Family Concert

by Nancy Davis Kho
Originally Published: 

There’s a 21st century parenting phenomena that intrigues me, whereby new parents continue to see the bands they enjoyed while childless, and just haul Junior along with them for the show. The family concert going trend is part of a wider movement for people who refuse to cede a seat in the audience just because they can’t find a sitter, like bars with “Family Tables” and movie theaters advertising Baby Nights. To enjoy these opportunities fully requires the type of wishful thinking perhaps familiar to those who were fans of hardcore punk in the ’70s: “If I just close my eyes and pretend hard enough, maybe I’ll forget that I have to wipe poop off someone’s butt between sets.”

When I explained this trend to my pal Susan, an Irishwoman in her sixties with grown children, she said “Chaysus. One more bit of togetherness we could do without.”

I myself heartily endorse the right of parents to demand a night off, to make the idea of concert going seem mysterious and special and a grown-up prerogative to your young child. It, along with legal drinking and a driver’s license, could become one of those signposts to which you point and say, “You’re not there yet. But if you eat those green beans and study for your spelling test, someday you will be.”

There’s something to be said for the ambient approach to music appreciation, where parents play the music they like at home and the kids absorb it through osmosis, without force. I wish I had a dollar for every interview I’ve read with a musician who said variation of, “Mom and Dad always played a lot of Johnny Cash when I was growing up, so maybe that’s why the bass line runs so slow and steady in my songwriting.” Good music is like good nutrition; you make it available, but in the end it’s up to your child to partake.

In fact, I worry that if you strap the saddle of your musical tastes too tightly to your child, they’re going to have no choice but to buck it off. The potential damage is even worse if your tastes really are discriminating. In the inevitable rebellion of the teenage years, during which a child is forced to define herself as “other” to establish her independence, isn’t a child who has been force fed Tom Petty and the Ramones and prime old school hip hop by Erik B. and Rakim going to run straight into the welcoming white trash arms of Ke$ha?

When our oldest daughter was in 5th grade, Crowded House played a show at the Fillmore Auditorium in San Francisco, a place saturated with rock history. Maddy asked to come with me. I said yes, in part because I sometimes overheard her humming tracks from their album “Together Alone” while she was doing homework, and in part so that she might have a good answer when someone asks “What was the first concert you ever saw?”

And let’s face it. I took her, in part, because having a pint-sized companion might earn me a second look from the band. When the panties you might be tempted to throw are no longer lace but purchased in a ten pack at Costco where you are also buying dog food, baby wipes, and a gross of paper towels, you have to get creative.

On an unseasonably hot spring night, we drove across the Bay Bridge from Oakland into the City to go stand on line for the general admission show. Since she was barely 4’ 10” at the time, Maddy was worried about getting crushed by excited fans. Having seen the band play dozens of times, I promised her it was not a concern, as the average age of Crowded House fan is 49 and they almost all, male and female, wear Dansko clogs and contribute to Greenpeace. The inherent gentleness of the CH fan base was driven home as we walked past the fans already waiting in line. Maddy received smiles, hellos, even a high five from other fans.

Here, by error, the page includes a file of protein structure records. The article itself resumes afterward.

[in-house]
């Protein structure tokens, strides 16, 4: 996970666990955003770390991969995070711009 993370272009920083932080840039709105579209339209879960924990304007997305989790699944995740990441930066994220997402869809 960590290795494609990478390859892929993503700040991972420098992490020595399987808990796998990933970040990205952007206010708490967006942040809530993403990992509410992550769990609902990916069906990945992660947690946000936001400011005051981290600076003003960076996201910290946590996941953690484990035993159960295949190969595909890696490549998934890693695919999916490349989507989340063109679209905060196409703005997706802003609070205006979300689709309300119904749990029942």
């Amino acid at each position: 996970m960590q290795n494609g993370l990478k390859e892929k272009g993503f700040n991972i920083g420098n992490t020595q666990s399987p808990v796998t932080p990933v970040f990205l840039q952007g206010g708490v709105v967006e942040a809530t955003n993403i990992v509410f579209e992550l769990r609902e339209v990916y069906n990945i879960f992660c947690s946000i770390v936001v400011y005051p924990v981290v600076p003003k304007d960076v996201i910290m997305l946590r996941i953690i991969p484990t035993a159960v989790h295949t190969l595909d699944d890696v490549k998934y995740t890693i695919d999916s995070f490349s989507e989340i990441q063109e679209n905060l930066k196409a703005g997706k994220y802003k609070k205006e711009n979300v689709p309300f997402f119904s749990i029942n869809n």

Here are the other things that happened during Maddy’s first concert:

While waiting for the opening band to start, we chatted with the people around us, standing a few bodies back from the security barriers that separate the crowd from the stage. A married couple who were 5th grade teachers delighted in seeing a student in the crowd, and invited Maddy to come and stand in the front row with them so she could see better.

Shortly after Maddy took her place in the front row, a security guard motioned to me and said, “Do you think she’d like to sit down for the show?” He then fetched a padded folding chair and placed it in the no-man’s-land between the security barriers and the stage. As soon as the lights went down and Crowded House took the stage, Maddy tucked in her bright purple ear plugs, snaked around the barrier, and settled into her comfy perch in the pre-front-row, three feet from the stage.

Partway through the show, as the fug of audience perspiration rose to the burgundy walls, the same security guard reached up onto the stage and took one of the water bottles clustered around the microphone base of Mark Hart, guitarist, and handed it to Maddy. Mark, though in the middle of playing a particularly challenging riff on “Locked Out,” still managed to give Maddy a wink and a smile as she drank down his water.

As the show began to wind down, our security guard friend said, “Don’t leave yet!” and disappeared into the back of the crowd. When he returned, he pressed a rolled- up concert poster into Maddy’s hands. “We’re not supposed to give these out!” he yelled over the music.

When we finally made our departure, reluctantly slinking out between encores (it was 11:30 pm on a school night, and I do have some standards,) an old man with a laminated pass around his neck stopped us. “Here ya go, kid,” he said, and handed my daughter a backstage pass. “For a keepsake!”

That’s the other risk with indoctrinating your kid too closely with your own musical tastes. There’s a risk that one day, all your fantasies will come true – for them.

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